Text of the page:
Appeals court rejects Trump's effort to shield records from Jan. 6 panel
WASHINGTON (AP) - A federal appeals court ruled Thursday against an effort by former President Donald Trump to shield documents from the House committee investigating the Jan. 6 insurrection at the Capitol.
In a 68-page ruling, the three-judge panel tossed aside Trump's various arguments for blocking through executive privilege records that the committee regards as vital to its investigation into the run-up to the deadly riot aimed at overturning the results of the 2020 presidential election.
Judge Patricia Millett, writing for the court, said Congress had "uniquely vital interests" in studying the events of Jan. 6 and said President Joe Biden had made a "carefully reasoned" determination that the documents were in the public interest and that executive privilege should therefore not be invoked. Trump also failed to show any harm that would occur from the release of the sought-after records, Millett wrote.
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"On the record before us, former President Trump has provided no basis for this court to override President Biden’s judgment and the agreement and accommodations worked out between the Political Branches over these documents," the opinion states.
It adds, "Both Branches agree that there is a unique legislative need for these documents and that they are directly relevant to the Committee’s inquiry into an attack on the Legislative Branch and its constitutional role in the peaceful transfer of power.
The appeals court ruled that the injunction that has prevented the National Archives from turning over the documents will expire in two weeks, or when the Supreme Court rules on an expected appeal from Trump, whichever is later. Lawyers for Trump can also ask the entire appeals court to review the case.
"The privilege being asserted is not a personal privilege belonging to former President Trump; he stewards it for the benefit of the Republic," the court wrote. "The interests the privilege protects are those of the Presidency itself, not former President Trump individually. And the President has determined that immediate disclosure will promote, not injure, the national interest, and that delay here is itself injurious."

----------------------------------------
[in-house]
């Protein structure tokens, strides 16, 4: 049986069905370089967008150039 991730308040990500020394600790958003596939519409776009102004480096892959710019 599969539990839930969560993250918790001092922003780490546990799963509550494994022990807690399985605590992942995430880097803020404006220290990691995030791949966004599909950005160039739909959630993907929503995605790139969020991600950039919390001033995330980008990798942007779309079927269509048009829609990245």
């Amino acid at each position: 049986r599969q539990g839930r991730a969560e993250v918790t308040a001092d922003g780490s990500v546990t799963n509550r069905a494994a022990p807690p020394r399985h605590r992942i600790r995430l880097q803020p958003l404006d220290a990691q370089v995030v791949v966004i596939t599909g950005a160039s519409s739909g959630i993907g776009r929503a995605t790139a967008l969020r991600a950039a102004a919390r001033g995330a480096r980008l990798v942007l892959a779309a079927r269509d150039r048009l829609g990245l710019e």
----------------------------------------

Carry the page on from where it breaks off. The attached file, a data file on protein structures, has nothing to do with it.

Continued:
The court also praised Biden’s "calibrated judgement" in working with Congress and the Archives to weigh privilege concerns, saying it "bears no resemblance to the ‘broad and limitless waiver’ of executive privilege former President Trump decries."
Biden had the committee defer its requests for some of the early documents that might have posed privilege claims, and officials expect more documents in subsequent tranches will be subject to the same outcome.
U.S. President Donald Trump speaks during a "Save America Rally" near the White House in Washington, D.C., U.S., on Wednesday, Jan. 6, 2021. Trump's months-long effort to toss out the election results and extend his presidency will meet its formal en
The House committee and Trump representatives did not immediately respond to requests for comment Thursday.
White House spokesman Mike Gwin said in response to Tuesday's ruling, "As President Biden determined, the constitutional protections of executive privilege should not be used to shield information that reflects a clear and apparent effort to subvert the Constitution itself."
Trump sued the House Jan. 6 committee and the National Archives to stop the White House from allowing the release of documents related to the insurrection. Biden had waived Trump’s executive privilege claims as the current officeholder.
At issue, the court said, is not that Trump "has no say in the matter" but his failure to show that withholding the documents should supersede Biden's "considered and weighty judgment" that Congress is entitled to them.
The National Archives has said that the records Trump wants to block include presidential diaries, visitor logs, speech drafts, handwritten notes "concerning the events of January 6" from the files of former chief of staff Mark Meadows, and "a draft Executive Order on the topic of election integrity."
Arguing for the committee, U.S. House lawyer Douglas Letter argued that the determination of a current president should outweigh predecessors in almost all circumstances and noted that both Biden and Congress were in agreement that the Jan. 6 records should be turned over.
All three of the appeals court judges who heard the arguments were nominated by Democrats. Millett and Judge Robert Wilkins were nominated by former President Barack Obama. Judge Ketanji Brown Jackson is a Biden appointee seen as a contender for a Supreme Court seat should one open during the current administration.